Concerns over illegal cannabis stores go unanswered
Published on October 22, 2020 by David Wylie
On the cusp of a BC election, none of the major parties want to talk about the thorny issue of shutting down illegal dispensaries.
Cannabis retailers have been expressing frustration over a lack of enforcement when it comes to unlicensed dispensaries prevalent throughout Interior BC. They argue they are losing money and are increasingly at risk of going out of business after investing their life’s saving into the costs of complying with the law.
Meanwhile, unlicensed stores and websites selling unlicensed products are doing business in plain sight.
None of the three big parties or their leaders answered requests from the oz. for an interview or statement on where they stand on the issue. BC residents go to the polls on Saturday, Oct. 24.
Emails obtained by the oz. show retailers have been trying to work with officials and communicating their concerns with the RCMP’s Community Safety Unit and the BC Liquor and Cannabis Regulation Branch, but they’re being bounced back and forth. Government defers to the RCMP, while the RCMP defers to the government—and nobody claims responsibility.
“If you have not spoken to the MLA or MP about your concerns that may be an option as well,” says one RCMP staff sergeant in the email chain.
Yet, an email from NDP Minister of Public Safety and Solicitor General Mike Farnworth says it’s not up to him.
“The province does not provide operational direction to police forces,” he states.
Farnworth told them he’s “sympathetic to the alleged impacts” on their business, and he acknowledged storefront and online illegal operators are an ongoing problem.
However, he rejected proposed financial aid measures to help legal stores, saying it would be impossible to determine which particular legal retail operators are actually impacted.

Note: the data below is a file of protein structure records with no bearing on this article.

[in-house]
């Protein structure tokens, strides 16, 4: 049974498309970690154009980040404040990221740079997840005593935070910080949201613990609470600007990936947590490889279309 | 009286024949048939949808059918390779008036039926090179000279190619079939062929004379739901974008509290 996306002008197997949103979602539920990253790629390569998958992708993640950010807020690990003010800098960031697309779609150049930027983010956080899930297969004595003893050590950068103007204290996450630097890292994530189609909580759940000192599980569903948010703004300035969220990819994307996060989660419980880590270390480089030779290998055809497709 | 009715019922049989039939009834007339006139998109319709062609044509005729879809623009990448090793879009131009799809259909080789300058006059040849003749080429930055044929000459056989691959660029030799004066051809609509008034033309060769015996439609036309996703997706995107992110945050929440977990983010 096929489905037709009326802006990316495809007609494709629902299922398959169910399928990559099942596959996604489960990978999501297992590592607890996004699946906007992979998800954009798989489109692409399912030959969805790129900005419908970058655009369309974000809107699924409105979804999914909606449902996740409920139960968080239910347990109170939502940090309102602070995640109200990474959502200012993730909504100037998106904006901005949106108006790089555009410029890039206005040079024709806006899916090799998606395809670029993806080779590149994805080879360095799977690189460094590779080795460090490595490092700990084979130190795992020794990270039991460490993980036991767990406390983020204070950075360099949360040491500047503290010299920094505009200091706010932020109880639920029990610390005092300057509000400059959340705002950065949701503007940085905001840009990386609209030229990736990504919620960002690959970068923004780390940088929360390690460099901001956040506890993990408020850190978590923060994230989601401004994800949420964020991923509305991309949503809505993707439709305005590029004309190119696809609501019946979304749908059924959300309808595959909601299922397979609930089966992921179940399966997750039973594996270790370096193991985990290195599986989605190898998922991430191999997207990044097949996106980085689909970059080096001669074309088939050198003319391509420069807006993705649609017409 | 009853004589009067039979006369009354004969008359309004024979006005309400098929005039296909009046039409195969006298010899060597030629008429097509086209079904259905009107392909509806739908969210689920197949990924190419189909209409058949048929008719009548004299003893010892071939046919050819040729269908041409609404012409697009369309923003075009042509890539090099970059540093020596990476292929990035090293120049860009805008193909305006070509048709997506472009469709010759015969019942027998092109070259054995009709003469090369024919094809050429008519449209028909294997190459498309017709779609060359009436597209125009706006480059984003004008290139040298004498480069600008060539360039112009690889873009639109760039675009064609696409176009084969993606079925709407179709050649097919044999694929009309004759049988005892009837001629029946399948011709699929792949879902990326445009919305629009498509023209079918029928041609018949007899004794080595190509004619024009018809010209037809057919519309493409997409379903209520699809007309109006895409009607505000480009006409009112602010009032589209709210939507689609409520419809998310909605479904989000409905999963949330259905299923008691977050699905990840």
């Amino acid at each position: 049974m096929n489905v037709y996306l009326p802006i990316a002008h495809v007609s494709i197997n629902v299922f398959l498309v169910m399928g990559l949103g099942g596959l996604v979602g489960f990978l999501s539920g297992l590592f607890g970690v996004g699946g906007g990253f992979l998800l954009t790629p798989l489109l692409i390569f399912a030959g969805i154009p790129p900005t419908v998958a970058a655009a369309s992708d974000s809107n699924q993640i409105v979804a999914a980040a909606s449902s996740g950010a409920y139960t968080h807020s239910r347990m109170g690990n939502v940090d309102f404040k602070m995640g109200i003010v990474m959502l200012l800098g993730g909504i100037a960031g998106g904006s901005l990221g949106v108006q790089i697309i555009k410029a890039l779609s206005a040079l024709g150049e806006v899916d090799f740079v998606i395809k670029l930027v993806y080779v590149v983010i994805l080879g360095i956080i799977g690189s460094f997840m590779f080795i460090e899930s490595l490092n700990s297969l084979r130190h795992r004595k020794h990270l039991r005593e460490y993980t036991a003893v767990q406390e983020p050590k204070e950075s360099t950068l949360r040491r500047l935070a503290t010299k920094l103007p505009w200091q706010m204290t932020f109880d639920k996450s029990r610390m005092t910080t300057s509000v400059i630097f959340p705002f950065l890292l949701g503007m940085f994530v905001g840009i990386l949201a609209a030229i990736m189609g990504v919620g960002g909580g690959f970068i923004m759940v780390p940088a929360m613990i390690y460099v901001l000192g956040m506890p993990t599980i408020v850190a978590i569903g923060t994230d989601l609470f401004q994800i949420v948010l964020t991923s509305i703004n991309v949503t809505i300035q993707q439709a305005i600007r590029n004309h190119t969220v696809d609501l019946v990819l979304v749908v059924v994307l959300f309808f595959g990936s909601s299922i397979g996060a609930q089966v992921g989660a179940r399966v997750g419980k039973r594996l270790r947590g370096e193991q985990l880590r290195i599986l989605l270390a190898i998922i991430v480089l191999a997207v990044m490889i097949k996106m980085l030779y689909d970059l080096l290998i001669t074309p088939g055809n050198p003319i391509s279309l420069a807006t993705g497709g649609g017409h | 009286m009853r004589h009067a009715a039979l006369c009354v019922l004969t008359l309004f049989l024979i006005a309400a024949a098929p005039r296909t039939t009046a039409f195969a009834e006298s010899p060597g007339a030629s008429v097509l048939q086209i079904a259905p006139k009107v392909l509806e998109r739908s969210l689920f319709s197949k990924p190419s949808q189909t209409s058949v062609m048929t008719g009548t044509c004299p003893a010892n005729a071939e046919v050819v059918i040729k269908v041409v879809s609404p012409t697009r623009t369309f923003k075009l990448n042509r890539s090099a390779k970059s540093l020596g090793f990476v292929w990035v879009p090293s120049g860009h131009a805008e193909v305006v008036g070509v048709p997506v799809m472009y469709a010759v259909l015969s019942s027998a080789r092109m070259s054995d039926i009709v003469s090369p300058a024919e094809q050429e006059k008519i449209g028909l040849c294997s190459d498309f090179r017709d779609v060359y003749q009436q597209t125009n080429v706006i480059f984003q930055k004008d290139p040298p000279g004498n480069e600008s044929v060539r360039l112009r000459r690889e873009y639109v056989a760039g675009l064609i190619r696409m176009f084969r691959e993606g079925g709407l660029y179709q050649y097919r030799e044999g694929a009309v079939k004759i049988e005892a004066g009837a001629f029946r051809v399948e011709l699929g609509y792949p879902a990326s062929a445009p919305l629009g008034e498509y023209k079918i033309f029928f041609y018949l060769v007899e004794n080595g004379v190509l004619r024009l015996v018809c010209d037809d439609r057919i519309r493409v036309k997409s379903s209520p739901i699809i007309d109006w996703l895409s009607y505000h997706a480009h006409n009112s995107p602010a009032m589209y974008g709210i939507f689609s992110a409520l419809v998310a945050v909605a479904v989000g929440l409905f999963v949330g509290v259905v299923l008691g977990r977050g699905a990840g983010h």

The RCMP has not yet responded to a request for comment.
Barely any attention to paid cannabis
Cannabis is becoming an increasingly important legal market in BC, with companies in the industry employing thousands of people throughout the province in retail, production, and service.
Yet it hasn’t received much attention in the election at this important junction.
There is no mention of cannabis in the BC Liberals platform. Though the BC Liberals have promised to cut the PST, that doesn’t include most cannabis products.
The Green Party platform mentions it once in their ‘Food Secure BC’ strategy, but it’s short on details: “Enabling the growing of high value crops, such as cannabis, to supplement farm income.”
The BC NDP have announced some policies that would support the nascent industry, including direct delivery from producers to retailers, as well as farm-gate cannabis that would allow consumers to buy from producers on-site.
There are also continuing problems that have not yet been addressed, such as speeding up the licensing process. Some of those trying to go the legal route have been waiting more than a year for their provincial approval as they continue to pay their leases and other costs without being able to sell.
NDP candidate Brittny Anderson has taken issue in her campaign over Section 37 of the BC Cannabis Control Regulation, which prohibits the promotion of any place to consume or to spend time after consuming cannabis. That significantly limits the ability for the cannabis industry to thrive, and in many cases limits potential business owners to operate all together, she said.
“In British Columbia, and specifically in the Kootenays, there is a historical legacy of cannabis cultivation and a clear acknowledgment that the cannabis industry is a pillar of our regional economy,” she says.
One issue that some candidates from all parties do agree on is ending background checks for cannabis store employees.